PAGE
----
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PR- 465-07
December 17, 2007


More than Fourteen Hundred Families Receive $740,000 in Program's First Payments

Mayor Michael R. Bloomberg and Deputy Mayor for Health and Human Services Linda Gibbs today announced that 1,431 families received their first cash transfers for completing specific activities related to education, health and workforce participation and training as part of Opportunity NYC, the nation’s first conditional cash transfer (CCT) program.  Families earned an average of $524, for a total of $740,000, in this innovative pilot program aimed at reducing poverty among New York City’s poorest residents.  Opportunity NYC, which is funded by private donations, is based on the international model of CCT programs, and is one of the flagship initiatives of the Mayor’s Center for Economic Opportunity (CEO) which was established to look at new ways of reducing poverty in New York City.

“It’s a positive early sign that many families are meeting the program’s targets, and in the process, they’re achieving much more,” said Mayor Bloomberg.  “For example, many who have opened bank accounts for the first time are learning important lessons about responsible financial planning.  We are hopeful that the experiences gained through the program will help more families climb out of poverty and become self-sufficient, and we will be rigorously evaluating all aspects of the program as we move forward.”

In order to qualify and receive the incentive payments, participants must submit coupons verifying the activities they completed during each of the bi-monthly program periods, the first of which ran from September 1 to October 31, 2007. Families recruited after the close of the first payment period will receive the earned incentives as part of the amount earned for the second payment period ending December 31, 2007. Families can earn an average of $4,000 to $6,000 a year depending on their family composition and the activities completed. Incentive payments are directly deposited into existing or recently-opened bank accounts or stored value cards. The program will last for 2 to 3 years.

Opportunity NYC families that have received monetary rewards this period are completing activities that they know are good for them and their families as a means out of poverty,” said Deputy Mayor Gibbs. “This is a great start for Opportunity NYC families; we are excited to see how these monetary incentives help them in achieving self-sufficiency. Whether using the money to buy a computer for their kid’s school work, or to purchase textbooks or holiday gifts, the families have an opportunity to put these incentives to good use.”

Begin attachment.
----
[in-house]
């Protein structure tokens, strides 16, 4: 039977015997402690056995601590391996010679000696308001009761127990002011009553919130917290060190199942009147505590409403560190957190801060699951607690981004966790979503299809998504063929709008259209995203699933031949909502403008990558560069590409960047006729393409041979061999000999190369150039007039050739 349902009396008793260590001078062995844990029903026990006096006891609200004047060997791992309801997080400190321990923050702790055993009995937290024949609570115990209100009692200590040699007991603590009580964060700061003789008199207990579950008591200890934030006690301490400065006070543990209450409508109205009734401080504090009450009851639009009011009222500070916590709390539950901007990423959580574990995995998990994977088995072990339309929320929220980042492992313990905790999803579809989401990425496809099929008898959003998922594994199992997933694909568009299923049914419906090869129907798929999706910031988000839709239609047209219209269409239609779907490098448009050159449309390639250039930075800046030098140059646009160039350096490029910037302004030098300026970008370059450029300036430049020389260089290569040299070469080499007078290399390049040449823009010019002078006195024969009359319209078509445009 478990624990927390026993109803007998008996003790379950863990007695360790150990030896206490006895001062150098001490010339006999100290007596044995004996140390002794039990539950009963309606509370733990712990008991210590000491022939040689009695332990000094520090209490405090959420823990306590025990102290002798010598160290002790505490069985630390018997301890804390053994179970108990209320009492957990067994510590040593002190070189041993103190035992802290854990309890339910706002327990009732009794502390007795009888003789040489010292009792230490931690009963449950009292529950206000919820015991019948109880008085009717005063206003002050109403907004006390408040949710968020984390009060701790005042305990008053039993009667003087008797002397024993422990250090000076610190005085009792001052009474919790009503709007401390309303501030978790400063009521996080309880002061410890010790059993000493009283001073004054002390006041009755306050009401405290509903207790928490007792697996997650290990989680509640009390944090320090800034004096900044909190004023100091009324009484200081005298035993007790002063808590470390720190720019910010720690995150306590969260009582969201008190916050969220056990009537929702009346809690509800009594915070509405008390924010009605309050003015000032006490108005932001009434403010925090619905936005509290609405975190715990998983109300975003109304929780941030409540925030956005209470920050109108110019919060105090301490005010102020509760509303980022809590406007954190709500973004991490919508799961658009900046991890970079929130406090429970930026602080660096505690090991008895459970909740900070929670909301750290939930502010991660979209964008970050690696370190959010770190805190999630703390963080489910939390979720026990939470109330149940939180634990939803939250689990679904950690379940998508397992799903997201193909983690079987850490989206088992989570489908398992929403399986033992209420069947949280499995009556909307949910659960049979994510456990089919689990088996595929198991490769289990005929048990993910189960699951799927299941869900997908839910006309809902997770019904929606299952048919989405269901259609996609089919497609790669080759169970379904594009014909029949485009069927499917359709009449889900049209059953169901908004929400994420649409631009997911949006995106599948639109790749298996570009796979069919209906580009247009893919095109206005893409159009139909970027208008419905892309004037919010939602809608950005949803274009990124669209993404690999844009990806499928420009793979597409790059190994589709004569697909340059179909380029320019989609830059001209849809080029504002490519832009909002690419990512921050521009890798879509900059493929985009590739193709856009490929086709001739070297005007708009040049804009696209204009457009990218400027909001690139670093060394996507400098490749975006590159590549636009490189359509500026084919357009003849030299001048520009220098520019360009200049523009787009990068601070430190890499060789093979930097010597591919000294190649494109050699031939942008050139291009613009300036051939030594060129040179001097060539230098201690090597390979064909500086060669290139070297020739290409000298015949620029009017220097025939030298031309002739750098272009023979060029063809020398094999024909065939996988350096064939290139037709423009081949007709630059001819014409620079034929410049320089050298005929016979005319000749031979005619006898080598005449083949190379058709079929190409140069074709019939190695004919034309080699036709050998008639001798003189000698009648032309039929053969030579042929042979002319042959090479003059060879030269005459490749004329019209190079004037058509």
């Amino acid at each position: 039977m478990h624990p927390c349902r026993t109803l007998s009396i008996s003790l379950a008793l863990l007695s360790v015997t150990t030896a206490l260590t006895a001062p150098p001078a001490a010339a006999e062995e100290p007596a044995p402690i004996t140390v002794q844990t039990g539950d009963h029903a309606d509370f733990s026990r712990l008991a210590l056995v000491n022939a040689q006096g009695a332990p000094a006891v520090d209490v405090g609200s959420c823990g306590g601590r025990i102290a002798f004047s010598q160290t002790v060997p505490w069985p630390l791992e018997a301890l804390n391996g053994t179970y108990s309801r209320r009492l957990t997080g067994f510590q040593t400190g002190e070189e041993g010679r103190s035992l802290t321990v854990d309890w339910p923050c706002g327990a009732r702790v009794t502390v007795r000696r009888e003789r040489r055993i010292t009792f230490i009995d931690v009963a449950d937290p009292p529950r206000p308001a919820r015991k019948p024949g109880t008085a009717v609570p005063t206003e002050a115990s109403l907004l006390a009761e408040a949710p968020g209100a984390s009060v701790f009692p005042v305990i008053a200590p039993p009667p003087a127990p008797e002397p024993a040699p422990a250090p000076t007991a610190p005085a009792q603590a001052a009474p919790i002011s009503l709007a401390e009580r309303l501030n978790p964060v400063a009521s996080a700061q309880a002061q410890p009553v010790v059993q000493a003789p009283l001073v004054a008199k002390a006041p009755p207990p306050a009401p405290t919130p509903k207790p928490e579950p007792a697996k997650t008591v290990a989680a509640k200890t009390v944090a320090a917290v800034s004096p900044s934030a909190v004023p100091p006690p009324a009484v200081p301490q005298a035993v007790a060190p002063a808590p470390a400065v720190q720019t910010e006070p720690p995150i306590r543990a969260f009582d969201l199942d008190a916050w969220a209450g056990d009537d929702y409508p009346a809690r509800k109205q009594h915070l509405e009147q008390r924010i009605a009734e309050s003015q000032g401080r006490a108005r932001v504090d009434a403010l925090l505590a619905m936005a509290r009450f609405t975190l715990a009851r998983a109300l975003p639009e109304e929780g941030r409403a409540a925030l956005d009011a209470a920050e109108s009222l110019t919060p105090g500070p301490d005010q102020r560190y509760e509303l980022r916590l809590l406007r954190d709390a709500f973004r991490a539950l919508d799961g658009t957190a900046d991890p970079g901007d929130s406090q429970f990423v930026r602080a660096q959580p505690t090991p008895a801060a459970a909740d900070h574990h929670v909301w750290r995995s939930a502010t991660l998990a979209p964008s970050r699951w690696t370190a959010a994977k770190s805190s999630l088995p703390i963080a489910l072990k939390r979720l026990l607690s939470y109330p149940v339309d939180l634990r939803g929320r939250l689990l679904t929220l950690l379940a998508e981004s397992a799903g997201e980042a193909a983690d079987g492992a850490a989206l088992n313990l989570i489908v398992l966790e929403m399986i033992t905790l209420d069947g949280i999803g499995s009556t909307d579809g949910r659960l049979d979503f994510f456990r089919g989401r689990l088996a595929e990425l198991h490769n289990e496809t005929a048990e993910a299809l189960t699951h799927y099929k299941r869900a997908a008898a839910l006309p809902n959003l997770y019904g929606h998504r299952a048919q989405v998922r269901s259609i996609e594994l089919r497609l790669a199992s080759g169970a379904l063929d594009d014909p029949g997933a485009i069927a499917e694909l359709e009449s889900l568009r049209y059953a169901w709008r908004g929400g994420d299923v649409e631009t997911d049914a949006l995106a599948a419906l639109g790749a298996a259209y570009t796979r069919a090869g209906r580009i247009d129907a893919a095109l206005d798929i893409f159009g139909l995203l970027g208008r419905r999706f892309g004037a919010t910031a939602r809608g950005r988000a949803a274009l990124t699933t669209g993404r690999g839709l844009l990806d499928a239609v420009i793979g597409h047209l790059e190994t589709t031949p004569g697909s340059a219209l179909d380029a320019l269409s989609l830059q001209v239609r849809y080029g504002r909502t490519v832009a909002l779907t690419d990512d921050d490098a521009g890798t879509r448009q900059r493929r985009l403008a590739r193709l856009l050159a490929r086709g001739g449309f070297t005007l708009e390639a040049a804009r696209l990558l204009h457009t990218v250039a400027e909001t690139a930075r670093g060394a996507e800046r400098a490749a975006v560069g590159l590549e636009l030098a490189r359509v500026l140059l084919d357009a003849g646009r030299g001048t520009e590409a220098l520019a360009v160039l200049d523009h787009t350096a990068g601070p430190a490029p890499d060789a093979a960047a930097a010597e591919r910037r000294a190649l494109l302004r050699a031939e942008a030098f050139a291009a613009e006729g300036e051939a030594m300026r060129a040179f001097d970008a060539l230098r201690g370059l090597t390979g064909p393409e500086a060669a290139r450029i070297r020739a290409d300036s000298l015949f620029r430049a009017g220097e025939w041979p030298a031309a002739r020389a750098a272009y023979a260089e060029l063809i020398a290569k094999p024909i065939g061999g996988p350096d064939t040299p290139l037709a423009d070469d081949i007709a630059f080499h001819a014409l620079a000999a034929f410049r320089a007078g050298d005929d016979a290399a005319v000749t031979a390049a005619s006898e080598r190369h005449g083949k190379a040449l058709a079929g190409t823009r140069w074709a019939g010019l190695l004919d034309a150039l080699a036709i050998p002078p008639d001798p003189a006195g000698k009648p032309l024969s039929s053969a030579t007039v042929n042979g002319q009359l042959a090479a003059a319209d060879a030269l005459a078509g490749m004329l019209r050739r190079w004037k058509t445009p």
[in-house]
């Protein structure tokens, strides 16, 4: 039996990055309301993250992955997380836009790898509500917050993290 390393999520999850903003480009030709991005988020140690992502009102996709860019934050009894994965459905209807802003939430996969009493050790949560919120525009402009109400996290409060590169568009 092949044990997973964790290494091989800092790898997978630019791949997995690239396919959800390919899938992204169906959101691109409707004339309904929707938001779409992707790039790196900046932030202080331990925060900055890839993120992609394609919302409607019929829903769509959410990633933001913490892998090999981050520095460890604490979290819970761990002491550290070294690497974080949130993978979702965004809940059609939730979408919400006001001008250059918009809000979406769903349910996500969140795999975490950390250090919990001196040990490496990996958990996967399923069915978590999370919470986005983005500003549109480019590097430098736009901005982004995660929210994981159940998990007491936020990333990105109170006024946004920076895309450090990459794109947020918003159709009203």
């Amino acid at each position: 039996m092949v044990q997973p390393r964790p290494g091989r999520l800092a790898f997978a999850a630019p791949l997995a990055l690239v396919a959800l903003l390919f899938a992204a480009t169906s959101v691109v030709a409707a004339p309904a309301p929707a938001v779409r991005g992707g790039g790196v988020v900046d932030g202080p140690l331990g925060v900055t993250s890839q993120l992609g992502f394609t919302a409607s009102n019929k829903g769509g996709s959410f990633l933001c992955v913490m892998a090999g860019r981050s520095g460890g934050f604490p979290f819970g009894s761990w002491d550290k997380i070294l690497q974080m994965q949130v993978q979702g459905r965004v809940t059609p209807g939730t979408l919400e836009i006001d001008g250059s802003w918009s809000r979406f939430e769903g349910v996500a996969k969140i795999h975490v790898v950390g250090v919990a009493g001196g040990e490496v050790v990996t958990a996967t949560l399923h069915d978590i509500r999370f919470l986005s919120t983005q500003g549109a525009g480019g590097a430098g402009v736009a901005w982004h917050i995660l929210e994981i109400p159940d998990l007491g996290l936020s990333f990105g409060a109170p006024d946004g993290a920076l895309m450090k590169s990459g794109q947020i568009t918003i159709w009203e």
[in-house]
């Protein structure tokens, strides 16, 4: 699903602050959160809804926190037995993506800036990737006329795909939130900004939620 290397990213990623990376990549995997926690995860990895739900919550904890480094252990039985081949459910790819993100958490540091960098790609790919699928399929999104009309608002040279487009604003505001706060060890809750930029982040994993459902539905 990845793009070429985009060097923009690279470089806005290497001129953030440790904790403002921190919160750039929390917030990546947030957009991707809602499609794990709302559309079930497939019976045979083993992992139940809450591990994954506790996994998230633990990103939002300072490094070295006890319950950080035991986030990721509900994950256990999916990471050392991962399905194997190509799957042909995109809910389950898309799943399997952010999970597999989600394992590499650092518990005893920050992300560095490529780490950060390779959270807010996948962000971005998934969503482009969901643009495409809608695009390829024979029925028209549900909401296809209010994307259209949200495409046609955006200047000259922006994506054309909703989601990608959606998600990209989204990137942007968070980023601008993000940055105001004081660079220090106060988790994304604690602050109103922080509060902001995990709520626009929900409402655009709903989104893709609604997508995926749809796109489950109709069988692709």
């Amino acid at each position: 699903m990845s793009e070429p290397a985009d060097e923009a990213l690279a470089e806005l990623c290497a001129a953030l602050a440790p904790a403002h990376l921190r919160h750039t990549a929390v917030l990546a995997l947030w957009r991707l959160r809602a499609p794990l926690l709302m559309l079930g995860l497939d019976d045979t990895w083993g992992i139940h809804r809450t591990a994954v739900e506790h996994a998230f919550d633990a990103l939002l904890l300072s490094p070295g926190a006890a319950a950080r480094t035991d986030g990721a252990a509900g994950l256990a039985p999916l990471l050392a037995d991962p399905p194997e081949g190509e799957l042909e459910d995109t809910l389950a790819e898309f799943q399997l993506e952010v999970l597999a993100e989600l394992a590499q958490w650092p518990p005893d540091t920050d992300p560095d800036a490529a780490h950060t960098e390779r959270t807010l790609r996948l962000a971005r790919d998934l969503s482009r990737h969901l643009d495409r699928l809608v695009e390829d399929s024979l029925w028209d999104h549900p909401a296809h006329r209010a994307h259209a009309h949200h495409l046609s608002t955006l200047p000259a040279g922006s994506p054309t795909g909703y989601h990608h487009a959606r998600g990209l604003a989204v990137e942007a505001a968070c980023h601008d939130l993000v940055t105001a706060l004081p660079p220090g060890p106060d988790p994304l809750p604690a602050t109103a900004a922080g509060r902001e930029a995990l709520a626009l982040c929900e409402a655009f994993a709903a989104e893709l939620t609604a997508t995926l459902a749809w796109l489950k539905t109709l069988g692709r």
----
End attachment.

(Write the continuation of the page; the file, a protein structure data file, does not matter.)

Families were recruited and enrolled through six community-based organizations in Central and East Harlem in Manhattan; Brownsville and East New York in Brooklyn; and Morris Heights/Mount Hope and East Tremont/Belmont in the Bronx – all areas with high concentrations of pervasive poverty.  There are 4,700 families currently enrolled in Opportunity NYC – 2,350 of which are part of the program group and are eligible to receive incentive payments.

Unlike conventional approaches to poverty reduction that focus on social services to create a safety net for those in need, incentive-based strategies increase participation in targeted activities and programs that decrease factors that contribute to poverty and long-term dependency. Monetary rewards are granted to participating families that meet specific targets in children’s education, family preventive healthcare practices, and parents’ workforce efforts.  For example: 

  • Education targets include children’s superior school attendance, sustained high achievement or improved performance on standardized tests, and parental engagement in children’s education.

  • Health targets include maintaining adequate health coverage for all children and adults in participant households, and age-appropriate medical and dental visits for each family member.

  • Workforce targets include sustaining full-time work and/or combining work with approved education or job training.

The Opportunity NYC program will be evaluated to determine the impact of incentive-based strategies on child, youth, and family outcomes as well as on overall poverty reduction.  Evaluation results will help determine whether incentive-based strategies are a cost-effective approach to reducing poverty in New York City, and will serve to inform future policy decisions. 

Donors to Opportunity NYC include: The Rockefeller Foundation, The Starr Foundation, Bloomberg Philanthropies, American International Group (AIG), The Robin Hood Foundation, The Open Society Institute, The New York Community Trust, The John D. and Catherine T. MacArthur Foundation, and The Annie E. Casey Foundation. The donations to pay for Opportunity NYC are being made to the Mayor's Fund to Advance New York City, the not-for-profit organization established to strengthen public programs serving the needs and general welfare of New Yorkers.

Center for Economic Opportunity

The Center for Economic Opportunity (CEO) was established by Mayor Bloomberg to implement innovative ways to reduce poverty in New York City. Led by Executive Director Veronica White, the CEO works with City agencies to design and implement evidence-based initiatives aimed at poverty reduction. The CEO manages an Innovation Fund through which it provides City agencies annual funding to implement its initiatives, and it will oversee a rigorous evaluation of each initiative to determine which are successful in demonstrating results towards reducing poverty and increasing self-sufficiency among New Yorkers. The City of New York and the CEO, in collaboration with MDRC and Seedco, are responsible for the design, management, and implementation of the program.


Stu Loeser / Dawn Walker   (212) 788-2958

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